You might think that book burning is the main theme in Ray Bradbury's 1953 novel, but try expanding on that idea. Burning books is the destruction of individual thought that is printed on paper — or, in one word, censorship
Set in the twenty-fourth century, Fahrenheit 451 introduces a new world in which the media controls the masses, and overpopulation and censorship have taken over. The individual is not accepted and the intellectual is considered an outlaw. Television (on huge screens) has replaced the common perception of family, and people plug small radios into their ears to escape the dreariness of everyday reality. (Wow . . . see anything familiar in that last sentence?)
In this setting, books are considered evil because they make people question and think. All intellectual curiosity and hunger for knowledge must be quelled for the good of the state — for conformity. Without ideas, everyone conforms, and as a result, everyone should be happy. When books and new ideas are available to people, conflict and unhappiness occur.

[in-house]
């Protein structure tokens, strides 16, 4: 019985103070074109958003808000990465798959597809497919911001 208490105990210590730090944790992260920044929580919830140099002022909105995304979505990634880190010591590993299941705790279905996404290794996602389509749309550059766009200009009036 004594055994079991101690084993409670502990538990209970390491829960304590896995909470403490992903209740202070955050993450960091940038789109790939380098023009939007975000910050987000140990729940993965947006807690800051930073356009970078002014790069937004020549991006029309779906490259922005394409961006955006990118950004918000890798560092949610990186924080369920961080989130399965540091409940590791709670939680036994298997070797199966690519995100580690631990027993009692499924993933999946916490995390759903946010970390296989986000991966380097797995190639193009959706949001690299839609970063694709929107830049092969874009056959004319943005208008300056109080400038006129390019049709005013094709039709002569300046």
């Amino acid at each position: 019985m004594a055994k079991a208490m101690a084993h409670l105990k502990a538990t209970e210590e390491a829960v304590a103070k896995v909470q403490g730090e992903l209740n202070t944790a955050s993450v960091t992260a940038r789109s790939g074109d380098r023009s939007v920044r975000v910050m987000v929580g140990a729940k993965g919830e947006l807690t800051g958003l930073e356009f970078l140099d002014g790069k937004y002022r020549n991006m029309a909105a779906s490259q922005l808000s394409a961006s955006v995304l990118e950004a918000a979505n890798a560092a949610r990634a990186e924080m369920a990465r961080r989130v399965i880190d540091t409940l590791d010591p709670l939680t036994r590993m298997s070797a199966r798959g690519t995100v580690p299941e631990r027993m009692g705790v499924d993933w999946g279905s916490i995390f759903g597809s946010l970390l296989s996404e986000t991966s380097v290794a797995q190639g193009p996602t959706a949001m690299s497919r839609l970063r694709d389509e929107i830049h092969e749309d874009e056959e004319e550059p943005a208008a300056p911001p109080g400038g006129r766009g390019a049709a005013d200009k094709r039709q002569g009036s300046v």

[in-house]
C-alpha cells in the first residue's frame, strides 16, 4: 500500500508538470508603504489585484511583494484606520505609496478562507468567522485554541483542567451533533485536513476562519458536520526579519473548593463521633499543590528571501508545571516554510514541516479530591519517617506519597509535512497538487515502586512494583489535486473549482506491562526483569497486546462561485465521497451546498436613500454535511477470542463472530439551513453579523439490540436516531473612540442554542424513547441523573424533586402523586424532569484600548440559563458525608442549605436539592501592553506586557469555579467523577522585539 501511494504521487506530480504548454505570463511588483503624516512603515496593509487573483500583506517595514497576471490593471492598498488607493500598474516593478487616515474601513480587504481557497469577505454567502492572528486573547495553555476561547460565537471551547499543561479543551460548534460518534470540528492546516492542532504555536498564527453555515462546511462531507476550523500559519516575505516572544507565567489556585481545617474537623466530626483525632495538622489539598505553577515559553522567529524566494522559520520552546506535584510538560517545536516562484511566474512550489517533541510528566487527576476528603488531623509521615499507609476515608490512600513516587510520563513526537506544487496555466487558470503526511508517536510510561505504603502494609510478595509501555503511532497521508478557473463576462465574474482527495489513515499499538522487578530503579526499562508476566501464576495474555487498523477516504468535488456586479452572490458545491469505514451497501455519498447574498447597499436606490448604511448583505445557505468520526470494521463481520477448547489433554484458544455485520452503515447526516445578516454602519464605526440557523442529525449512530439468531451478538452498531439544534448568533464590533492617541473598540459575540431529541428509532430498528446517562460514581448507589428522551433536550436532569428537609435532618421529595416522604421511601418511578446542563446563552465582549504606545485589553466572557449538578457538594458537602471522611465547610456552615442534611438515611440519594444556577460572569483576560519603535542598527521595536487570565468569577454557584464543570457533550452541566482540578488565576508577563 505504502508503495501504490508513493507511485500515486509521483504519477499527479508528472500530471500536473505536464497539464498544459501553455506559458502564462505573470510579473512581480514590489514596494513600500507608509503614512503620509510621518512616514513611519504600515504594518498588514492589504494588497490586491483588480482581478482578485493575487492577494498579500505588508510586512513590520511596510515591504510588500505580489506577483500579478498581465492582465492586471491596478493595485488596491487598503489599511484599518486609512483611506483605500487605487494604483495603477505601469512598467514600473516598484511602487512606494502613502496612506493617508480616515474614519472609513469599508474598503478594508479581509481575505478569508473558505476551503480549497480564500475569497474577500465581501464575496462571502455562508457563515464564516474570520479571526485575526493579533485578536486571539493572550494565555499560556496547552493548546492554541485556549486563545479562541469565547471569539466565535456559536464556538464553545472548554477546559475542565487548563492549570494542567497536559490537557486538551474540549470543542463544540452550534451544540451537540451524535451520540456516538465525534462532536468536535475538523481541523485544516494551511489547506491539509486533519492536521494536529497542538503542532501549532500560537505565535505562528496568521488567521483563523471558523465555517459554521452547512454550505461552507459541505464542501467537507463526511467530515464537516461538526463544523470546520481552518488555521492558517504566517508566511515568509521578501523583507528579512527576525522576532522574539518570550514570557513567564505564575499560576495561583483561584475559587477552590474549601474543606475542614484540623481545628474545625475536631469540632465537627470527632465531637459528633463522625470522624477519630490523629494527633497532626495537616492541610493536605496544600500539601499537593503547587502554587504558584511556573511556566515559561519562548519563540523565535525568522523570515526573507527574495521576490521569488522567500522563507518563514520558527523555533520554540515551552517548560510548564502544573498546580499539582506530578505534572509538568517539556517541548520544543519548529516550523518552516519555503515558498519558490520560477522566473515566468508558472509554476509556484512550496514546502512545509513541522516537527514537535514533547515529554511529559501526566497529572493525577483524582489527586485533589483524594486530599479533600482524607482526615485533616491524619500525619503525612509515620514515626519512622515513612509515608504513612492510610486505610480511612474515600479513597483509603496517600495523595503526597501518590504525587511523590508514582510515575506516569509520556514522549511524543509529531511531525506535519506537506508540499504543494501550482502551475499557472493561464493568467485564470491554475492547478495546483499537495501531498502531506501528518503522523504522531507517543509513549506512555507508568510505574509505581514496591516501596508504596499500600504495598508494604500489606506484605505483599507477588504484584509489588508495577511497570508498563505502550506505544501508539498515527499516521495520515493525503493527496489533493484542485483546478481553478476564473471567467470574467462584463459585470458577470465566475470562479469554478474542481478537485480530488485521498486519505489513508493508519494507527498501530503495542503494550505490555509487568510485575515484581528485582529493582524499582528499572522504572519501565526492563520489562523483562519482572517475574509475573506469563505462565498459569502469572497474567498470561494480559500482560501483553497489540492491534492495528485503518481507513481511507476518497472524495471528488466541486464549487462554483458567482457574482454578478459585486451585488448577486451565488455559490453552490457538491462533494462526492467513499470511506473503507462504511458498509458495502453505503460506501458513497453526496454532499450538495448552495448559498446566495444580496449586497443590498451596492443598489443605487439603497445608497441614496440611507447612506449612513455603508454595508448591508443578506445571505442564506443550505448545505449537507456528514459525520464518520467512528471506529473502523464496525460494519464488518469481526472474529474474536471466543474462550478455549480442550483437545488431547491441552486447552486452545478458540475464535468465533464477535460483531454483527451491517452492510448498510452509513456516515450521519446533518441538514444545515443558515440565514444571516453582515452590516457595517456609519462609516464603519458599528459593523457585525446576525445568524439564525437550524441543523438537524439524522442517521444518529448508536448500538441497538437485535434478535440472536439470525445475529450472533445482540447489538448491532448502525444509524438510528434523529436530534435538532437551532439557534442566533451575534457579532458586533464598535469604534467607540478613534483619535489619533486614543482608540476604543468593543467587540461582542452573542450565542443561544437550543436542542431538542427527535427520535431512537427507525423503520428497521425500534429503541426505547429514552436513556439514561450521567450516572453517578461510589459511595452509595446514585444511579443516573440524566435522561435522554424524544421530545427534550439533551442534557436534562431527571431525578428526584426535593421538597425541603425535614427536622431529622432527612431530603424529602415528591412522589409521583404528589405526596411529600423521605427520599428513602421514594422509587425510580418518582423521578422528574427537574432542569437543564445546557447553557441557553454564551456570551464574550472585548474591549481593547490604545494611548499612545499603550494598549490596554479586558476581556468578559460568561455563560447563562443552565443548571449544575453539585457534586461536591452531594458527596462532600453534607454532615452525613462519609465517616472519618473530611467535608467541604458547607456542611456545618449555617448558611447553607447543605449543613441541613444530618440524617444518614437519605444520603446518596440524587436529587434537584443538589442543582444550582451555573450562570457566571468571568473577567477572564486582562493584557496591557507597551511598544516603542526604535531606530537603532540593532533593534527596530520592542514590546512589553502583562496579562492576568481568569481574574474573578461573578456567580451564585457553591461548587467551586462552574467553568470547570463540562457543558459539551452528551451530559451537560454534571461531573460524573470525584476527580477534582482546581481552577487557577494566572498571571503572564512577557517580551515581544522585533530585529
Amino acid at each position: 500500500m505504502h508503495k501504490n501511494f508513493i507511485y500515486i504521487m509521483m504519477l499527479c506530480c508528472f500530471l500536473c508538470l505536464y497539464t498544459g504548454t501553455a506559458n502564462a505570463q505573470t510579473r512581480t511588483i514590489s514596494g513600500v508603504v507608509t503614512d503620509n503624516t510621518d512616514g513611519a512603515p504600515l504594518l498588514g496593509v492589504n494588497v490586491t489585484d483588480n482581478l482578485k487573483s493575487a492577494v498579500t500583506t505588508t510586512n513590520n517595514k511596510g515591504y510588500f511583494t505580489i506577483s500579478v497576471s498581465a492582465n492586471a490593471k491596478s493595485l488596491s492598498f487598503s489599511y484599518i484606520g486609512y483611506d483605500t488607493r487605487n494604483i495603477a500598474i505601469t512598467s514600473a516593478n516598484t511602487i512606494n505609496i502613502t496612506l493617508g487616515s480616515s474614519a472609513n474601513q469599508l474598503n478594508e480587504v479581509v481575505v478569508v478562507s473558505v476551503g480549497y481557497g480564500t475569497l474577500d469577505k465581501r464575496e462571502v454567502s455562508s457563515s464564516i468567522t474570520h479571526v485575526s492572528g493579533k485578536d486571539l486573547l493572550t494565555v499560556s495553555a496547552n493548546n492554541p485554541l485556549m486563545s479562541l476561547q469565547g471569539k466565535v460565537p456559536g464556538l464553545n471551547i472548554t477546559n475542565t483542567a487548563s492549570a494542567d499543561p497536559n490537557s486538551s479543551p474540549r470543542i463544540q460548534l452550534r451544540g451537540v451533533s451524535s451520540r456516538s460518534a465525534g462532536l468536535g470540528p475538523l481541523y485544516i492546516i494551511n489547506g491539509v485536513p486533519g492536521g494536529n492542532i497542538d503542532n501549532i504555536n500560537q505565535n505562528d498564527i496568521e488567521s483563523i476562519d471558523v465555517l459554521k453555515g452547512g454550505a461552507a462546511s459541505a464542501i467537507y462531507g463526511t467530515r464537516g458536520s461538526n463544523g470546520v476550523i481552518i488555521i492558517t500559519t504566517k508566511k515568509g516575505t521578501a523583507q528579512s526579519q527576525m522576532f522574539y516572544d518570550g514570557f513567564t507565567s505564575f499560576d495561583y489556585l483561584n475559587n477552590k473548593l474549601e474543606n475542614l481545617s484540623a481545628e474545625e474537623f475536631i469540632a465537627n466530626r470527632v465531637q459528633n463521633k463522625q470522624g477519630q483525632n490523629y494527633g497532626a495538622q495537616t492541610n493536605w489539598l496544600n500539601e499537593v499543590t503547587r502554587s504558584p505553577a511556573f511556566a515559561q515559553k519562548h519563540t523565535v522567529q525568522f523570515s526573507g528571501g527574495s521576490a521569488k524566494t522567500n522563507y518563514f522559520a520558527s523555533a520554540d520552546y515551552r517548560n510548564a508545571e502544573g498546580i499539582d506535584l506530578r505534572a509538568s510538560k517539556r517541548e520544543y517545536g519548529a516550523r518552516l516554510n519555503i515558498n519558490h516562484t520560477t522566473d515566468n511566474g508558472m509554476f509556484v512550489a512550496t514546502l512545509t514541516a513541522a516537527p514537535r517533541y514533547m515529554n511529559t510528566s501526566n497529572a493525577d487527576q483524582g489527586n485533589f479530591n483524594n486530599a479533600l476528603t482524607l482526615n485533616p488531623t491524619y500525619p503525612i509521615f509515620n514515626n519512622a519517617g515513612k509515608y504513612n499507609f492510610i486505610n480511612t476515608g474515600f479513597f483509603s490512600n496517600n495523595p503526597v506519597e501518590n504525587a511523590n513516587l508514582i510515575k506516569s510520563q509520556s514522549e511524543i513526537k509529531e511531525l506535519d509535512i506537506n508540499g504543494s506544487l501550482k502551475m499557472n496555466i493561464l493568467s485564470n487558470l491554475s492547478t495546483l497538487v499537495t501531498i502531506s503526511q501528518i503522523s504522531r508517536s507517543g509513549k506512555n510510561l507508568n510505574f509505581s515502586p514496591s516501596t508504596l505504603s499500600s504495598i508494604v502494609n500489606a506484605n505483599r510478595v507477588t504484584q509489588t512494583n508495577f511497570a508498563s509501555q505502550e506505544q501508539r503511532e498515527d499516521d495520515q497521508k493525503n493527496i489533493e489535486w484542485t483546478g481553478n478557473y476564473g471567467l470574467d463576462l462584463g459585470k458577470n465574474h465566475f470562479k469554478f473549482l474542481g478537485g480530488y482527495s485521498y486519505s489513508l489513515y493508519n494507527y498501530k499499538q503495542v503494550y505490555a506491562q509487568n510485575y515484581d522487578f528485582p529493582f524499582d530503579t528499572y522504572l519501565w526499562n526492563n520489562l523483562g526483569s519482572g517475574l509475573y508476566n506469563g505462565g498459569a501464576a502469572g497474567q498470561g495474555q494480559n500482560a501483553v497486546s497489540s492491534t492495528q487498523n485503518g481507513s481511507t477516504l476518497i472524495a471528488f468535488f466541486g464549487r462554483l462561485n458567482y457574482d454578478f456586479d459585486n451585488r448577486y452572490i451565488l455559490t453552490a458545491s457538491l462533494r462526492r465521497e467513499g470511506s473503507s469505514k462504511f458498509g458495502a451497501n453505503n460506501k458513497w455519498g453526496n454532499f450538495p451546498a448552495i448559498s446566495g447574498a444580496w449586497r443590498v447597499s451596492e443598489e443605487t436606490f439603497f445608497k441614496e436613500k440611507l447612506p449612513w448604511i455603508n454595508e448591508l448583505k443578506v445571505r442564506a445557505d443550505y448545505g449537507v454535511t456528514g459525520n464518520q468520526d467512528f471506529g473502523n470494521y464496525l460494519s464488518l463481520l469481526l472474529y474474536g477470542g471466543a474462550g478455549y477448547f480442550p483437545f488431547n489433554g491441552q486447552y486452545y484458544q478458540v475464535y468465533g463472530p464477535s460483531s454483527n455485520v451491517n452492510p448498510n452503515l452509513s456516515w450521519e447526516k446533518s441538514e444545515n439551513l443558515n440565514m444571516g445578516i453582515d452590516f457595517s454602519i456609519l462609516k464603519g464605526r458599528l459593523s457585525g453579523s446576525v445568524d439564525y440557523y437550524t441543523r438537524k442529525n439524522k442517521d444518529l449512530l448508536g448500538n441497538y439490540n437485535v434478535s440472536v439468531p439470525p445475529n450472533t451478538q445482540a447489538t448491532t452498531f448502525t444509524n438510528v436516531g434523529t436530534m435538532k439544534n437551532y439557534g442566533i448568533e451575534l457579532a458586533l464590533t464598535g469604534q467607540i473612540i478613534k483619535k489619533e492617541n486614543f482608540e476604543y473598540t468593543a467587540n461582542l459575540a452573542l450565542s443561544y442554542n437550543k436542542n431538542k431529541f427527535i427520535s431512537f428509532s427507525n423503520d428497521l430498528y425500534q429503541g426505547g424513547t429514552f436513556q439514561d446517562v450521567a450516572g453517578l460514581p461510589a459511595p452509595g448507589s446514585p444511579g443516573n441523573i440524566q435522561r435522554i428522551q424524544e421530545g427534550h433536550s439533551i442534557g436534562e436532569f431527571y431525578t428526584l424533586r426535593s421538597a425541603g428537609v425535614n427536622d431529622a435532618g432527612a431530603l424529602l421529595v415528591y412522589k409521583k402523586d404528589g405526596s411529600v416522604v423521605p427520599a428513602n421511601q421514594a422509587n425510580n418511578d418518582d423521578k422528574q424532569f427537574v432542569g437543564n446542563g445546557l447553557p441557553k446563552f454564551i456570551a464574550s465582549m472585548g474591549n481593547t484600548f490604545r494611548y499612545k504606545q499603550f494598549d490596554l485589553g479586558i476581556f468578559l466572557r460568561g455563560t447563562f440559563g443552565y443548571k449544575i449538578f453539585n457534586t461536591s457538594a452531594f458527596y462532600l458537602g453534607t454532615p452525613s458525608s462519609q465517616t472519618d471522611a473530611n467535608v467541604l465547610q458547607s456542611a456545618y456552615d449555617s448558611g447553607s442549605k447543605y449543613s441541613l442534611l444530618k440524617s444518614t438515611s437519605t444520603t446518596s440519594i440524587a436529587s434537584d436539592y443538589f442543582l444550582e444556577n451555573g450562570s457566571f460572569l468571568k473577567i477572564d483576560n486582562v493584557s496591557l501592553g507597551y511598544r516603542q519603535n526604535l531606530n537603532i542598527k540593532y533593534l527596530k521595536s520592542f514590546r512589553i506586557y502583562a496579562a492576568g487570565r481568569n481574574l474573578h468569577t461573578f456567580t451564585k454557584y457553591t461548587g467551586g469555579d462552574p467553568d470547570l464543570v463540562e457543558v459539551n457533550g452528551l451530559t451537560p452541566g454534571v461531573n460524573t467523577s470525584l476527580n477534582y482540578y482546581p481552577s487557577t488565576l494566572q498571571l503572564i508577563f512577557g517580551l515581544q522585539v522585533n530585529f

Fahrenheit 451 is explicit in its warnings and moral lessons aimed at the present. Bradbury believes that human society can easily become oppressive and regimented — unless it changes its present tendency toward censorship (suppression of an individual's innate rights).